I am moved by your devotion, dear Love.

But the only agreements that matter... are the ones you make now.

I will let you get back to your more considerable matters, Sir Gaveston.

And this little golden beetle will crawl back to her marshland dung heap.

(door clanks open)

This is not Gawain Maddox.

The punisher with the same name had a similar scar, but he was slighter in stature.

I so appreciate you keeping your suspicions to yourself, Sir Dyer.

Now that all doubt had been lifted, Baron Pryce will be informed.

Have you gone mad?

I promised you he wouldn't utter a word of your secret, and now you will make sure of it.

Make sure of what?

That he never utters.

k*ll him.

I will not.

This is your poison.

No, Brattle, this is our mother's milk.

This is what we are, what we know.

I'm not a man who does this.


Corbett: They have been taken into the custody of manor law, under the suspicion of a brutal satanic m*rder.

They've done no crime.

Everyone you love or care about is either d*ad or within my grasp to make that so.

He is a pompous annoyance.

God will cheer when he drops down to hell.

Give it a natural twist.

Drunk, h*t his head, something simple.

And I will make sure that his death is found to be an unfortunate accident.


(shudders, gasps)

Corbett... and you, you cast your eyes on the words of the Lord.

Your soul is as false as your name.


(Dyer gagging)


(sighs deeply)

(knocking on door)

I see you are prepared for your journey.

I wished to do this over a morning meal, but as you appear to be in haste...

I have taken counsel with the king's chancellor.

He will draft a decree of division.

Ventrishire will be divided into thirds.

Two territories going to the neighboring shires... and the third-- (chuckles) the coastal area with the castle-- will fall to my authority.

And that decision is final?

(wry chuckle) Indeed, Baroness.

It is most final.

Have a safe journey.

And, please, keep the gown as our gift for your loyalty and patience.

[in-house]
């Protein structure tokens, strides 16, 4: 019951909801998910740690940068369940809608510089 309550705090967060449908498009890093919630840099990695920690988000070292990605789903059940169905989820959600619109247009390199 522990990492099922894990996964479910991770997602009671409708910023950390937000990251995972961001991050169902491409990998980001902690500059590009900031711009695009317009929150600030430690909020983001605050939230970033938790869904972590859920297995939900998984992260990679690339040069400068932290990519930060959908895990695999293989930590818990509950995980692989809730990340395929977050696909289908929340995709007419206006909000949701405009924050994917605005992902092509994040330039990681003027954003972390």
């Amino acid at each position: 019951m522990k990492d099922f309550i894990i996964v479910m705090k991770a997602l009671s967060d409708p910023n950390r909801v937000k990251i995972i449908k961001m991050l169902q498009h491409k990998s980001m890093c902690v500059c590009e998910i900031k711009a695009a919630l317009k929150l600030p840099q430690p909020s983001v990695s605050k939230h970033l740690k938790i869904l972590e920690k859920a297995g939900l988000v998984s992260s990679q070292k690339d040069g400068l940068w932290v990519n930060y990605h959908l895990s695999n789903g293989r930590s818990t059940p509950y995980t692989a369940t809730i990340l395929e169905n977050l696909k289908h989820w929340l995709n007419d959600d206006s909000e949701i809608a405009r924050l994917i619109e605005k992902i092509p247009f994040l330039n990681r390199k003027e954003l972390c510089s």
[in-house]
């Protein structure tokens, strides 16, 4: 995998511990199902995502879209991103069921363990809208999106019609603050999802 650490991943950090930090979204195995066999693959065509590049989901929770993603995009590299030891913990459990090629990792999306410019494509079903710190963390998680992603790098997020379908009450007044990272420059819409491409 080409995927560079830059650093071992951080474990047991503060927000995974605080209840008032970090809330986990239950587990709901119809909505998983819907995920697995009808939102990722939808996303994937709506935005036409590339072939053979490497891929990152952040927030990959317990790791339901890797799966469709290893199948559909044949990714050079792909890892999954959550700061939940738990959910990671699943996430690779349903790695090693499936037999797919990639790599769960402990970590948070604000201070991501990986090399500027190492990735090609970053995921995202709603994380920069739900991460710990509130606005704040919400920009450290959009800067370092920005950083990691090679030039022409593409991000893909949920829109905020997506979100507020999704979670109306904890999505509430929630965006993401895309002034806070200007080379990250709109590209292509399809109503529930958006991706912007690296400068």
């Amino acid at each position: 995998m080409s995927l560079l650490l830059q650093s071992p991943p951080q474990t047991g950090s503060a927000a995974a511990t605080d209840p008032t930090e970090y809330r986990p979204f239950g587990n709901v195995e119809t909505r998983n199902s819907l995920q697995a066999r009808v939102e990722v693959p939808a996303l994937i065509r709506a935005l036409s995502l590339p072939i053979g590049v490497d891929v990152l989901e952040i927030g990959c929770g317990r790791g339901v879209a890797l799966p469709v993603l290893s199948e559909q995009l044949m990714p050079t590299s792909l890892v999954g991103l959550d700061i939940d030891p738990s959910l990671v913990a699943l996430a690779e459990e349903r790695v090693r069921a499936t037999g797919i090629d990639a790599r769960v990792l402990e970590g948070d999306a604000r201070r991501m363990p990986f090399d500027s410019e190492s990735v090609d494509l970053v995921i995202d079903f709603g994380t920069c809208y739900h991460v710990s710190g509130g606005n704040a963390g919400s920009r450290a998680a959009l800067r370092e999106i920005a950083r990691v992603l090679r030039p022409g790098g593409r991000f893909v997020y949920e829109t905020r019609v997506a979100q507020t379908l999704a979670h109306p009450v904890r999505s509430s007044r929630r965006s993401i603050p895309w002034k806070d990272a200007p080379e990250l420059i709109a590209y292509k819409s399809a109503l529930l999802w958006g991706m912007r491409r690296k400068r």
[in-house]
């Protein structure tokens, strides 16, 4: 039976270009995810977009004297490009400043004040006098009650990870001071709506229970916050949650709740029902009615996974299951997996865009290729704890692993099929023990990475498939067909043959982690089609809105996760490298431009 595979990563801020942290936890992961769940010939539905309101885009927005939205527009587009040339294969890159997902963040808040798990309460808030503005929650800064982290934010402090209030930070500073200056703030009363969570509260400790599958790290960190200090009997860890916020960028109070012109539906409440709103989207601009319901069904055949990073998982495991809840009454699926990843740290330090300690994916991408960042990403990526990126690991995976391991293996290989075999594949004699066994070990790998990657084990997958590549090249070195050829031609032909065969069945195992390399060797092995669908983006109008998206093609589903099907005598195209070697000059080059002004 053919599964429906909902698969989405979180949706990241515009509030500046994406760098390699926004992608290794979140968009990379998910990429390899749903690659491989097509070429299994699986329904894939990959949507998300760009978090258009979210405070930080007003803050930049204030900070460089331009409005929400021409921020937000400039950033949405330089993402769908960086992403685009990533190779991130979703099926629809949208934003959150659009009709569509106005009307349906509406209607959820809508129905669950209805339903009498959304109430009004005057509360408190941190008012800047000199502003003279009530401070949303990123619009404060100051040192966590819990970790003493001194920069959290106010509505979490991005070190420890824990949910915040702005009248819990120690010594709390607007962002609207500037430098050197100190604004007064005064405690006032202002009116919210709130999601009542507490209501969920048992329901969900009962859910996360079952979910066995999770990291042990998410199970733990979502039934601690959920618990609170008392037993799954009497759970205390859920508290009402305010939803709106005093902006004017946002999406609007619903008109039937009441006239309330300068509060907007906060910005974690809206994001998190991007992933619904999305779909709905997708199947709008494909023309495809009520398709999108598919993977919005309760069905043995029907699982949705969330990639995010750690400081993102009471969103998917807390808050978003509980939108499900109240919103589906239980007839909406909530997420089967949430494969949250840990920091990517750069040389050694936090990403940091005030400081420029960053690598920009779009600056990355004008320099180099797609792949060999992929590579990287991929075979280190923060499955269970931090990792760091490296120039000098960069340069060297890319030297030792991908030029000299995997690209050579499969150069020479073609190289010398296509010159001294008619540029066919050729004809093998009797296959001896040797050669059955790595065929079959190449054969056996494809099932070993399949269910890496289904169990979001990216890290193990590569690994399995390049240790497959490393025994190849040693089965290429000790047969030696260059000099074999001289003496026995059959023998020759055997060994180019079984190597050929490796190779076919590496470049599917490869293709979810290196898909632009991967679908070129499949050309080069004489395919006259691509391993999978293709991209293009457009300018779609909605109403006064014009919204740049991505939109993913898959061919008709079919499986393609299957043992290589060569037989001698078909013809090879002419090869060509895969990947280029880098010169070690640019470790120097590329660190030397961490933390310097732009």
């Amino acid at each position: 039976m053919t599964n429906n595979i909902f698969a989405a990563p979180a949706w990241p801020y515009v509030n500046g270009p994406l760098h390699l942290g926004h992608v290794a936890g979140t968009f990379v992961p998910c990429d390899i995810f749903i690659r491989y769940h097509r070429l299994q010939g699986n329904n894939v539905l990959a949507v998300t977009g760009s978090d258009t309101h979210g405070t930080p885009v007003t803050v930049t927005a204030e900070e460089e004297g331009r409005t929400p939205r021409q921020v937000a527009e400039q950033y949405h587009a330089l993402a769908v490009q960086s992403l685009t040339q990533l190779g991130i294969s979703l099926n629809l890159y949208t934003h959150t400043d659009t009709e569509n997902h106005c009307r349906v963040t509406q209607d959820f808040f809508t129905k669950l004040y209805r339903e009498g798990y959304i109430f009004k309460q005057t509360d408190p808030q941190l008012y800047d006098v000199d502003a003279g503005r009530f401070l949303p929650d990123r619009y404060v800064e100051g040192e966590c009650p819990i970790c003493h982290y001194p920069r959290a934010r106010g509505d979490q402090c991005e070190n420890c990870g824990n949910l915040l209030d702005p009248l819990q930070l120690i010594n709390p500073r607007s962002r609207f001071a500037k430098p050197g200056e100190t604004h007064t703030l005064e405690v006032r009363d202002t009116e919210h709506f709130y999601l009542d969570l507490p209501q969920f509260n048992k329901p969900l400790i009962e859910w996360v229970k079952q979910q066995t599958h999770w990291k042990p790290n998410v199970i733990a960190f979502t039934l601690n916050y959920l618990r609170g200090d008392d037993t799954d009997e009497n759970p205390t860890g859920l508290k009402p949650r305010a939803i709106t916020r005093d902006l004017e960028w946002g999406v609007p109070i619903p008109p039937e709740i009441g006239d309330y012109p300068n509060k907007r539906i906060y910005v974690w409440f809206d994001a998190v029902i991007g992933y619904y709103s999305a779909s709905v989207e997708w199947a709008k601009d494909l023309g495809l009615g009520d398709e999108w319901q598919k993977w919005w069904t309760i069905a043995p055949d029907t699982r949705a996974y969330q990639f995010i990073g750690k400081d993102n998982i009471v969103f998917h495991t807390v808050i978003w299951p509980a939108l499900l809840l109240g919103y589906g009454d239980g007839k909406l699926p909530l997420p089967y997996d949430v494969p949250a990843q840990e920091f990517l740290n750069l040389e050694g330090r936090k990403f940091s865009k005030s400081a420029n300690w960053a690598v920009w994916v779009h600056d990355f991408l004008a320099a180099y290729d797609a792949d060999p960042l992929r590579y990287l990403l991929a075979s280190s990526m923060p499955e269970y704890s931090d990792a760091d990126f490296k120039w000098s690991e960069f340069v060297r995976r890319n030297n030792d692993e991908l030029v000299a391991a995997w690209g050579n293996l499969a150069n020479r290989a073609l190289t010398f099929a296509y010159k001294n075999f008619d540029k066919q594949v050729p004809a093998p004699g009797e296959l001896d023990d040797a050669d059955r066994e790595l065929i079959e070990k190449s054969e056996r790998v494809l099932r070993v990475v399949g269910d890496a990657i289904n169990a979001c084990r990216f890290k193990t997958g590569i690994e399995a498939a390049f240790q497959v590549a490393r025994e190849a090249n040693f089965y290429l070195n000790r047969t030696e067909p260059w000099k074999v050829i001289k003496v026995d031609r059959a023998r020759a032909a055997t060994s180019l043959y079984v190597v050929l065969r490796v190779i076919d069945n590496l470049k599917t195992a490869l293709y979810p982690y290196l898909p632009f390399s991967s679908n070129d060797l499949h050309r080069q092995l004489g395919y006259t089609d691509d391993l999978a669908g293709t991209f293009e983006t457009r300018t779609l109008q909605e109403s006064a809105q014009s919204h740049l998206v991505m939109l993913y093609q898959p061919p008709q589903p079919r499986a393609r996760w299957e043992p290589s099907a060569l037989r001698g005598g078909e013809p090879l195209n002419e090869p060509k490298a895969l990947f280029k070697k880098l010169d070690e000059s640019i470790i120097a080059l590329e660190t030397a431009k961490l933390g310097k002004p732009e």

I'm afraid the gown will soon be of no use.

Nor will the decree of division.

I am with heir.

Blessed gift from my departed husband.

That was the news I wished to share with the king.

Thank you for your hospitality, Sir Gaveston.

You may send your servants for our things.

Au revoir.

Lady Love (distant): Isabel!

What? Oh, yes.

Au revoir.

Your baroness never requested a visit, did she?

A deception, good Baron, compelled by my divine sense that our shires deserve the fruits of a greater tree.

It seems Sir Dyer's tree bore fruit a bit more deadly.

Corbett: Yes.

A sad and fainthearted way to die.

Fowl bones.

You're an impressive man, Corbett.

And yet my admiration is matched by an equal part of caution.

Embrace the former, good Baron.

You will hear from me soon.

Ash: No!


No, no, please!

Please, no! No!


Get down!

(echoing): Please, no, come back!

(Berber screams in agony)

(groans, gasps)

Soldier: Lock it!

(keys rattling)


I've consulted the maps and tide charts.

One of these ports or shires would've been Seraphim's destination.

♪ ♪
♪ ♪

(no voice)



Why would you do this?

I don't, Maddy.

You do.

As you have always done when we need correction.

(sniffling, crying quietly)

It's all right, son.

I'm here.

(sighs deeply)

I'm here.